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Practical information about Brazil

Practical information about Brazil

Practical information about Brazil

1. Climate

Brazil lies on the equator, so most of the country is tropical, though the climate in the south of the country is subtropical. The tropical climate belts mean that most of Brazil is hot and humid. The rainy season and dry season also depend on which part of the country you’re in.

Rio de Janeiro:
The coastal city of Rio de Janeiro has a tropical climate and diverse weather in the dry and rainy seasons. The city’s climate is influenced by its location on the Atlantic coast, which helps lower the temperature.

Dry season Rio: around May – October
The average daytime temperature is around 25–26 degrees. The dry season also offers overcast days, with occasional rain, but the sky is often blue and sunny.

Rainy season Rio: around November – April
The average daytime temperature is 27–30 degrees, though the temperature can reach as much as 40 degrees. Some rainfall, but often in the form of brief showers.

Weather statistics for Rio de Janeiro: JAN FEB MAR APR MAY JUN JUL AUG SEP OCT NOV DEC
Average maximum temperature 29 30 29 28 26 25 25 26 25 26 27 29
Average minimum temperature 23 24 23 22 20 19 18 19 19 20 21 22
Rainfall mm 114 105 103 137 86 80 56 51 87 88 96 169

Iguazú Falls:
The weather at Iguazú Falls is slightly cooler than in other places in Brazil as the Falls lie in the subtropical climate belt.

Dry season Iguazú: around May – August
During this period, the water level is lower, and there is a greater likelihood of all the paths at the Falls being open. The waterfall can be experienced with blue skies and cooler weather during these months, when the daytime temperature is around 24–27 degrees.

Rainy season Iguazú: around September – April
These are both the year’s hottest and rainiest months, when between 80 and 110 mm of rain falls per month, replenishing the waterfalls – and they are probably at their most beautiful. The downside of the rainy season is, however, that the sky is grey and the weather is sticky.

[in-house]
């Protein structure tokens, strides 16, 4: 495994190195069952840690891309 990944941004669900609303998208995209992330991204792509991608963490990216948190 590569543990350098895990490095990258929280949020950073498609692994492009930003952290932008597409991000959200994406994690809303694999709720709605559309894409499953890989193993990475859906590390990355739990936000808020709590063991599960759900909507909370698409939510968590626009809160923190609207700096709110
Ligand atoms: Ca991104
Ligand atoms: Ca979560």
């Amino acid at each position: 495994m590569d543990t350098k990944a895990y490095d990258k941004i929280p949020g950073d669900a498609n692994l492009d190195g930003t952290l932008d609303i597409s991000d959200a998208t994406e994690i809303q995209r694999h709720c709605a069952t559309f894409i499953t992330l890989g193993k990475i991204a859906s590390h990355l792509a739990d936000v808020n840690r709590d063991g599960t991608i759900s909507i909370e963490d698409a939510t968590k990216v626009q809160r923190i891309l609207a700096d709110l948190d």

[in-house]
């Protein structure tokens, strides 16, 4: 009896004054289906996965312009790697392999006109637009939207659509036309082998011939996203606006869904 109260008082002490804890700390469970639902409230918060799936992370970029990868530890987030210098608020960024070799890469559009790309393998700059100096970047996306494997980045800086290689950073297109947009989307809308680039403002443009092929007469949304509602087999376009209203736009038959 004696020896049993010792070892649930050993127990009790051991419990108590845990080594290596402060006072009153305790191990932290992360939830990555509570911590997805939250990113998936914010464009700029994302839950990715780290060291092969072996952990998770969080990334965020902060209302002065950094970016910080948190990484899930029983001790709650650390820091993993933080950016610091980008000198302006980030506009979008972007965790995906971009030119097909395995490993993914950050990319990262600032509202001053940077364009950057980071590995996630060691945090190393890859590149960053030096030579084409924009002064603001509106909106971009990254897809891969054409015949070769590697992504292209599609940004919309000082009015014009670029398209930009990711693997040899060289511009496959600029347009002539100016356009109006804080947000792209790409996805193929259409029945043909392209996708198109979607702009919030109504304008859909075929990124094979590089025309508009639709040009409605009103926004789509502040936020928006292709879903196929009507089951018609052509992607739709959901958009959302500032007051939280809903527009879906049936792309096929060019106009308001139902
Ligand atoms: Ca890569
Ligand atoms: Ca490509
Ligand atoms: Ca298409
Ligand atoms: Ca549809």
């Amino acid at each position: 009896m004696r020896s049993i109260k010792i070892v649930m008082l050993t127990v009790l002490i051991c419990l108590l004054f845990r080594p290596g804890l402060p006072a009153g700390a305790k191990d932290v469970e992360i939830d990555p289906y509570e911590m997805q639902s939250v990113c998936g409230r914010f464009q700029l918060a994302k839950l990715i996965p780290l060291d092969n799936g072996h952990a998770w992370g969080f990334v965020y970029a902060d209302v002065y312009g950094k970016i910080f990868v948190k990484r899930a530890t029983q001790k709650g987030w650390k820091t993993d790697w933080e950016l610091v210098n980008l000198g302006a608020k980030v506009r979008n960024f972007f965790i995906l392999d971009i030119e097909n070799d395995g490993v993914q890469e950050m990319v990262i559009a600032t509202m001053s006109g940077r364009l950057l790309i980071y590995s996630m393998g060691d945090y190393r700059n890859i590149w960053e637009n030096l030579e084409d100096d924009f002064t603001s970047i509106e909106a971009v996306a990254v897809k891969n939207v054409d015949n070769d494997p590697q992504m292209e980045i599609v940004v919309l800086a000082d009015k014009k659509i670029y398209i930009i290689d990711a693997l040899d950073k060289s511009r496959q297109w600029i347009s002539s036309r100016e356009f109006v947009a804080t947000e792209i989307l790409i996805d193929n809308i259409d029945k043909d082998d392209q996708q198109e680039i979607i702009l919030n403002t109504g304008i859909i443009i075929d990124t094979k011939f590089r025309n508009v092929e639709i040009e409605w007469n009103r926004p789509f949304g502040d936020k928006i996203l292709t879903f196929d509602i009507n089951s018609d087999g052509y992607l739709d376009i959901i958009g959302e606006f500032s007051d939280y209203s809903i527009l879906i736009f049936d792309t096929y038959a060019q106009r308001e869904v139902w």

Weather statistics for Foz do Iguaçu: JAN FEB MAR APR MAY JUN JUL AUG SEP OCT NOV DEC
Average maximum temperature 33 32 32 29 25 24 24 27 28 30 31 33
Average minimum temperature 21 21 20 17 14 12 12 13 14 18 19 20
Rainfall mm 110 100 80 90 70 110 50 60 100 110 110 100

Salvador, a coastal city in northern Brazil, also has a tropical climate. The weather is pleasant all year round with average daytime temperatures of around 26–30 degrees. Quite a lot of rain falls all year round, but the area can be divided into a dry season and a rainy season.

Dry season Salvador: around August – March
During the dry season, the rainfall drops to around 110–150 mm a month.

Rainy season Salvador: around April – July
When the rain comes, it falls in heavy showers, which fortunately are often quickly replaced by sunshine. About 200–325 mm of rain falls every month during this period.

Weather statistics for Salvador: JAN FEB MAR APR MAY JUN JUL AUG SEP OCT NOV DEC
Average maximum temperature 30 30 30 29 28 27 26 26 27 28 29 29
Average minimum temperature 24 24 24 23 23 22 21 21 22 23 23 23
Rainfall mm 111 121 145 322 325 251 204 136 112 122 119 132

The Amazon: